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What is the absolute value of imaginary numbers, why not supernatural numbers?

  1. Nov 28, 2006 #1
    what is the absolute value of imaginary numbers, why not "queer" numbers?

    the square root of -1 is "i".

    the absolute value of an interger is itself, and of a negative number, it is a positive interger.

    |-5| = 5
    |5| = 5

    what is
    |5i| = ?
    |-5i| = ?

    why not invent a queer number?

    the absolute value of a queer number is a negative number of the same interger value?


    hence
    |-5| = 5
    |5| = 5
    |5q| = -5
    |-5q|= -5
     
    Last edited: Nov 28, 2006
  2. jcsd
  3. Nov 28, 2006 #2
    The better question is why would one do this?
     
  4. Nov 28, 2006 #3
    why does i need to invent absolute value? it is because it forms a norm. norm of an element gives a measurement such that we can compare mathematcal objects.
     
  5. Nov 28, 2006 #4
    same reason mathematicians asked "why Euclid's fifth postulate?"

    maybe whole new mathematics may be invented/discovered. maybe it might unify physics.
     
  6. Nov 29, 2006 #5
    Somehow I duobt it.
     
  7. Nov 29, 2006 #6

    Office_Shredder

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    The point of an absolute value is that it determines the distance from 0 (absolutely.... whatever that means). So if you're on the real line, a positive number is its size from 0, and a negative number is the negative of itself from 0. On the complex plane, you just use pythagoras on the line you draw with coordinates (x,y). If you can describe a system with negative distance, then fine, it has a negative absolute value (good luck with that).

    By the way, you say why doesn't someone invent a number with the properties described above; you just did. Look how much good it did us ;)

    Why don't you try playing around with the different properties that emerge from such a number and see if you find anything interesting (I already have actually)
     
  8. Nov 29, 2006 #7

    HallsofIvy

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    I take it, then, that you don't know why mathematicians asked that! They had very good, cogent, reasons for wondering about the fifth postulate. There would be no point in "defining numbers whose absolute value is negative" because the whole point of absolute value is that it measures the distance from the number to 0 and distance is always positive.
    We DEFINE absolute value to be positive because we want it that way! That was not the case for x2.

    You could, of course, define a function f(x) by "f(x)= x if x is negative, -x if x is positive" which would give exactly what you say for number we already have. Of course, it wouldn't be "absolute value", if fact, it would be -|x|.
     
  9. Mar 13, 2011 #8
    Re: what is the absolute value of imaginary numbers, why not "supernatural" numbers?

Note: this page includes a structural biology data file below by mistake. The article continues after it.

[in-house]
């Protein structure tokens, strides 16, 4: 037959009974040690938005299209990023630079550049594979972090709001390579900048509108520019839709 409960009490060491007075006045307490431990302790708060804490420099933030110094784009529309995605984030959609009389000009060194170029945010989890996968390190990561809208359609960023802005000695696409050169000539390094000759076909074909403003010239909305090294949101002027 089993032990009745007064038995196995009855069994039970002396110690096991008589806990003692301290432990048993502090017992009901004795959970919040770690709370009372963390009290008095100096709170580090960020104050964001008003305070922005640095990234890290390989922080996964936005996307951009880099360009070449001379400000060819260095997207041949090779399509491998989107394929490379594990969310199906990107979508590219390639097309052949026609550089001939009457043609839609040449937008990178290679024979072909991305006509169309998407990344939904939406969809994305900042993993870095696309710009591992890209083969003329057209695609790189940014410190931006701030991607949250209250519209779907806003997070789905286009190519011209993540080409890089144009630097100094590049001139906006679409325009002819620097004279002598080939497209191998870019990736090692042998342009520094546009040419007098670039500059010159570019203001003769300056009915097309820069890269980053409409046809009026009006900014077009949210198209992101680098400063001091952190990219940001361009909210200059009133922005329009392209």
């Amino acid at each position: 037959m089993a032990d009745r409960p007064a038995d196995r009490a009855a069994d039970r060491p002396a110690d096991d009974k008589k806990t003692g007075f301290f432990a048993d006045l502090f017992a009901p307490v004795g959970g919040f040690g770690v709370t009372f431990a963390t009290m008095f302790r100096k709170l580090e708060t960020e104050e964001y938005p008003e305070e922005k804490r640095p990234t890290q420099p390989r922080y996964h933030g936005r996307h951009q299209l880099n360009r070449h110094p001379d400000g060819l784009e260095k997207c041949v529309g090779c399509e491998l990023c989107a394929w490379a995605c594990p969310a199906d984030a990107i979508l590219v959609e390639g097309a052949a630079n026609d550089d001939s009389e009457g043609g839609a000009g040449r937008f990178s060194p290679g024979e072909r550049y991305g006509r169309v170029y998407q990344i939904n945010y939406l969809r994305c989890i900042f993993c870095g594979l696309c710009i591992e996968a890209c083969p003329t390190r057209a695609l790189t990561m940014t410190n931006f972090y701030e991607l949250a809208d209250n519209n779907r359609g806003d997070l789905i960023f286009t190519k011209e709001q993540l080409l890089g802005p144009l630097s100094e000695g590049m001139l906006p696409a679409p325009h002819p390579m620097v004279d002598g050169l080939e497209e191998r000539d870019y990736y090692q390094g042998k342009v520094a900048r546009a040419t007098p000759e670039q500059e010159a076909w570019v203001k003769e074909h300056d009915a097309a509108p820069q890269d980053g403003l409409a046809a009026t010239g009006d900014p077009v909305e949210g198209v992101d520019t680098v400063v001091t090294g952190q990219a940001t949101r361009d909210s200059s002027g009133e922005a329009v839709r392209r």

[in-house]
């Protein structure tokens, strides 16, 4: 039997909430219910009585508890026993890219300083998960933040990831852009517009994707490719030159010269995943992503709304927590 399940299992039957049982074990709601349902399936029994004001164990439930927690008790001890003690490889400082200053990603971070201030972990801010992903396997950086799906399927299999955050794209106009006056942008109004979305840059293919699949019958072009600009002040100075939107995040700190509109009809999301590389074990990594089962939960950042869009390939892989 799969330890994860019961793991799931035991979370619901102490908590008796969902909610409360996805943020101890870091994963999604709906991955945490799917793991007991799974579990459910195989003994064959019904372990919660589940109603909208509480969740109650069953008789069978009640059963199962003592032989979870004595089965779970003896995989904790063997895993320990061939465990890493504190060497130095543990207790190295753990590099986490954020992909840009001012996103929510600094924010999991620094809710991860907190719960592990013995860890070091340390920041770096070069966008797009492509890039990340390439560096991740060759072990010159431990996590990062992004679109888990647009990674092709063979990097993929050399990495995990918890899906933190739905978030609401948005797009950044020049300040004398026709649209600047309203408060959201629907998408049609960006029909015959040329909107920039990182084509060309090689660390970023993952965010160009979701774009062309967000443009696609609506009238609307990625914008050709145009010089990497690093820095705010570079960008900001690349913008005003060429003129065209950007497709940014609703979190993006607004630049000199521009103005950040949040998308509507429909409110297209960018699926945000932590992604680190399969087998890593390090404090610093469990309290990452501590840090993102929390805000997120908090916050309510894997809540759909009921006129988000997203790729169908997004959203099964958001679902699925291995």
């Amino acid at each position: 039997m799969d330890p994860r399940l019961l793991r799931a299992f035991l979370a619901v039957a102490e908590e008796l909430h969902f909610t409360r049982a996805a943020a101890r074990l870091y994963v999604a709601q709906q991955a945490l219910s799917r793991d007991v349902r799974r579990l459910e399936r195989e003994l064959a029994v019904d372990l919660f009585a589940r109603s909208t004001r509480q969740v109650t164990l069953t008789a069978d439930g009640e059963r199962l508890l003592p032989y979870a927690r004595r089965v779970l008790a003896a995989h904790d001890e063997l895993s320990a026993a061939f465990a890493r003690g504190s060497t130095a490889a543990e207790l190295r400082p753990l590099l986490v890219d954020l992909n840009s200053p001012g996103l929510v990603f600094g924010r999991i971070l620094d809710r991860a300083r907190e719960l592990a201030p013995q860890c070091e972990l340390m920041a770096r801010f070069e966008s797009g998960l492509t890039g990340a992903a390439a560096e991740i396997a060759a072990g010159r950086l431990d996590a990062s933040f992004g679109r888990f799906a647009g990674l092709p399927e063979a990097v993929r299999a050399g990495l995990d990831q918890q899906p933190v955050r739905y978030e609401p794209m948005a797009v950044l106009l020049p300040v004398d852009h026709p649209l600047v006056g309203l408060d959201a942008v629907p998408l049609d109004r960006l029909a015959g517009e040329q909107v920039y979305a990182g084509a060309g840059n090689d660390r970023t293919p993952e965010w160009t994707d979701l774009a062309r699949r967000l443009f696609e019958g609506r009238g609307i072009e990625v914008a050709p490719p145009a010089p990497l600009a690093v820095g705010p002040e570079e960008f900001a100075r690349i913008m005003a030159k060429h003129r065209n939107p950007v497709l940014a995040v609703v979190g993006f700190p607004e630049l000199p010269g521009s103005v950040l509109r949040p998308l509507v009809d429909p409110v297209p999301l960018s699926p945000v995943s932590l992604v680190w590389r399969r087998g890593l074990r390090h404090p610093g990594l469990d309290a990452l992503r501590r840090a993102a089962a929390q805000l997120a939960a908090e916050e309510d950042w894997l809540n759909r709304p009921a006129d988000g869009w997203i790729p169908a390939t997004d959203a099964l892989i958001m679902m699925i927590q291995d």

I'm interested in what you found, actually
     
  10. Mar 14, 2011 #9

    HallsofIvy

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    Re: what is the absolute value of imaginary numbers, why not "supernatural" numbers?

    Did you notice that this thread was over 4 years old?

    Do people go "prospecting" in the archives?
     
  11. Mar 14, 2011 #10

    FtlIsAwesome

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    Re: what is the absolute value of imaginary numbers, why not "queer" numbers?

    Hey, I had an idea exactly like that!

    Somebody came up with this idea 4 years before I did? :cry:

    Occasionally. :biggrin:





    I'll say that I am very interested in what will result from the queer number.



    I believe that the answer to both is 5, am I correct?
     
  12. Mar 14, 2011 #11

    jhae2.718

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    Re: what is the absolute value of imaginary numbers, why not "supernatural" numbers?

    For some complex number C in the form [tex]x+y\mathrm{i}[/tex], [tex]|C| = \sqrt{\Re(C)^2+\Im(C)^2}=\sqrt{x^2+y^2}[/tex].

    So, for plus or minus 5i, this evaluates to 5.
     
  13. Mar 14, 2011 #12
    Re: what is the absolute value of imaginary numbers, why not "supernatural" numbers?

    I guess so! There was another "seemingly active thread" about closed form expressions that caught my eye today, as did the fact that some first-poster had resurrected it after years of inactivity...
     
  14. Mar 15, 2011 #13
    Re: what is the absolute value of imaginary numbers, why not "supernatural" numbers?

    The beauty of math is that it neither lives nor dies, but suffuses all of reality itself. Euler's identity was certainly true long before it was ever discovered.
     
  15. Mar 15, 2011 #14
    Re: what is the absolute value of imaginary numbers, why not "supernatural" numbers?

    That is the beauty of math?!?! I wish someone had told me earlier...

    :cool:
     
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